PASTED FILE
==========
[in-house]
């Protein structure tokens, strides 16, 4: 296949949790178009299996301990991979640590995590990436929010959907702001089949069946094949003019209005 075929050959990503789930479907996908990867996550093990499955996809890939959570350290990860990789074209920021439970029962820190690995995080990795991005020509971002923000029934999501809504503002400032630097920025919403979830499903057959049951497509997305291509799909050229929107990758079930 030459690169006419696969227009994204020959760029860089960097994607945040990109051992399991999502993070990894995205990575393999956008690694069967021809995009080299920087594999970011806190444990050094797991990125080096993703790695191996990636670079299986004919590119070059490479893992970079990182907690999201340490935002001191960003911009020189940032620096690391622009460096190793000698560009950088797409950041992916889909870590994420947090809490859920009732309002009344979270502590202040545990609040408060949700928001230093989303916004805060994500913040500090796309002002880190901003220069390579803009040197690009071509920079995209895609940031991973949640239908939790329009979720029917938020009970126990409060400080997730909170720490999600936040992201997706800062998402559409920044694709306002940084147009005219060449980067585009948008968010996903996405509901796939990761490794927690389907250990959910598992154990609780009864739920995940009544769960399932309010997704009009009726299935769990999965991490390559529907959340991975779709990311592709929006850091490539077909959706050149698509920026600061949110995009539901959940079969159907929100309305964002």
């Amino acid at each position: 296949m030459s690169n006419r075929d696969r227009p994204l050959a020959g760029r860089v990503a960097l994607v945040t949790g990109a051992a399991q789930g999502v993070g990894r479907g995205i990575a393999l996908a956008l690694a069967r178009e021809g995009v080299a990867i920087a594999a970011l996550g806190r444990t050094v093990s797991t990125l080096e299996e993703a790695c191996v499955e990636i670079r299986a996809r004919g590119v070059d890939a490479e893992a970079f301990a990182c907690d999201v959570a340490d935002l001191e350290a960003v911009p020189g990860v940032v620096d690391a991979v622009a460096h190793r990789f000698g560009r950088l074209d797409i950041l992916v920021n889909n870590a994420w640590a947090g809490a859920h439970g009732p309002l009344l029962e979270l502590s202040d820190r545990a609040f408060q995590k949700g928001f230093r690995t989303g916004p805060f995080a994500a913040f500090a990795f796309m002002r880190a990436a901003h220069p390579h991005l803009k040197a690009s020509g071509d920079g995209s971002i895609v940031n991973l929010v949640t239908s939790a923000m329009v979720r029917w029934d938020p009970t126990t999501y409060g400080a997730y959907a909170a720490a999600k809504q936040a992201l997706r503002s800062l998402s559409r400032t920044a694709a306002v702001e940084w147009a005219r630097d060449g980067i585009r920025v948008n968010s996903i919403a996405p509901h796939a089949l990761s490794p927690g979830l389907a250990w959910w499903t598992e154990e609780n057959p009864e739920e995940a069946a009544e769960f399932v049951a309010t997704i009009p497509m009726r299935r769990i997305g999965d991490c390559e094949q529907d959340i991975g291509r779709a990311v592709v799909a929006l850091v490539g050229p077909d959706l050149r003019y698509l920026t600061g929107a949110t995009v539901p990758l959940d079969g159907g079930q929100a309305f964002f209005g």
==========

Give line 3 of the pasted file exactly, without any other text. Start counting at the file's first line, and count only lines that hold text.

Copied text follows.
């Amino acid at each position: 296949m030459s690169n006419r075929d696969r227009p994204l050959a020959g760029r860089v990503a960097l994607v945040t949790g990109a051992a399991q789930g999502v993070g990894r479907g995205i990575a393999l996908a956008l690694a069967r178009e021809g995009v080299a990867i920087a594999a970011l996550g806190r444990t050094v093990s797991t990125l080096e299996e993703a790695c191996v499955e990636i670079r299986a996809r004919g590119v070059d890939a490479e893992a970079f301990a990182c907690d999201v959570a340490d935002l001191e350290a960003v911009p020189g990860v940032v620096d690391a991979v622009a460096h190793r990789f000698g560009r950088l074209d797409i950041l992916v920021n889909n870590a994420w640590a947090g809490a859920h439970g009732p309002l009344l029962e979270l502590s202040d820190r545990a609040f408060q995590k949700g928001f230093r690995t989303g916004p805060f995080a994500a913040f500090a990795f796309m002002r880190a990436a901003h220069p390579h991005l803009k040197a690009s020509g071509d920079g995209s971002i895609v940031n991973l929010v949640t239908s939790a923000m329009v979720r029917w029934d938020p009970t126990t999501y409060g400080a997730y959907a909170a720490a999600k809504q936040a992201l997706r503002s800062l998402s559409r400032t920044a694709a306002v702001e940084w147009a005219r630097d060449g980067i585009r920025v948008n968010s996903i919403a996405p509901h796939a089949l990761s490794p927690g979830l389907a250990w959910w499903t598992e154990e609780n057959p009864e739920e995940a069946a009544e769960f399932v049951a309010t997704i009009p497509m009726r299935r769990i997305g999965d991490c390559e094949q529907d959340i991975g291509r779709a990311v592709v799909a929006l850091v490539g050229p077909d959706l050149r003019y698509l920026t600061g929107a949110t995009v539901p990758l959940d079969g159907g079930q929100a309305f964002f209005g």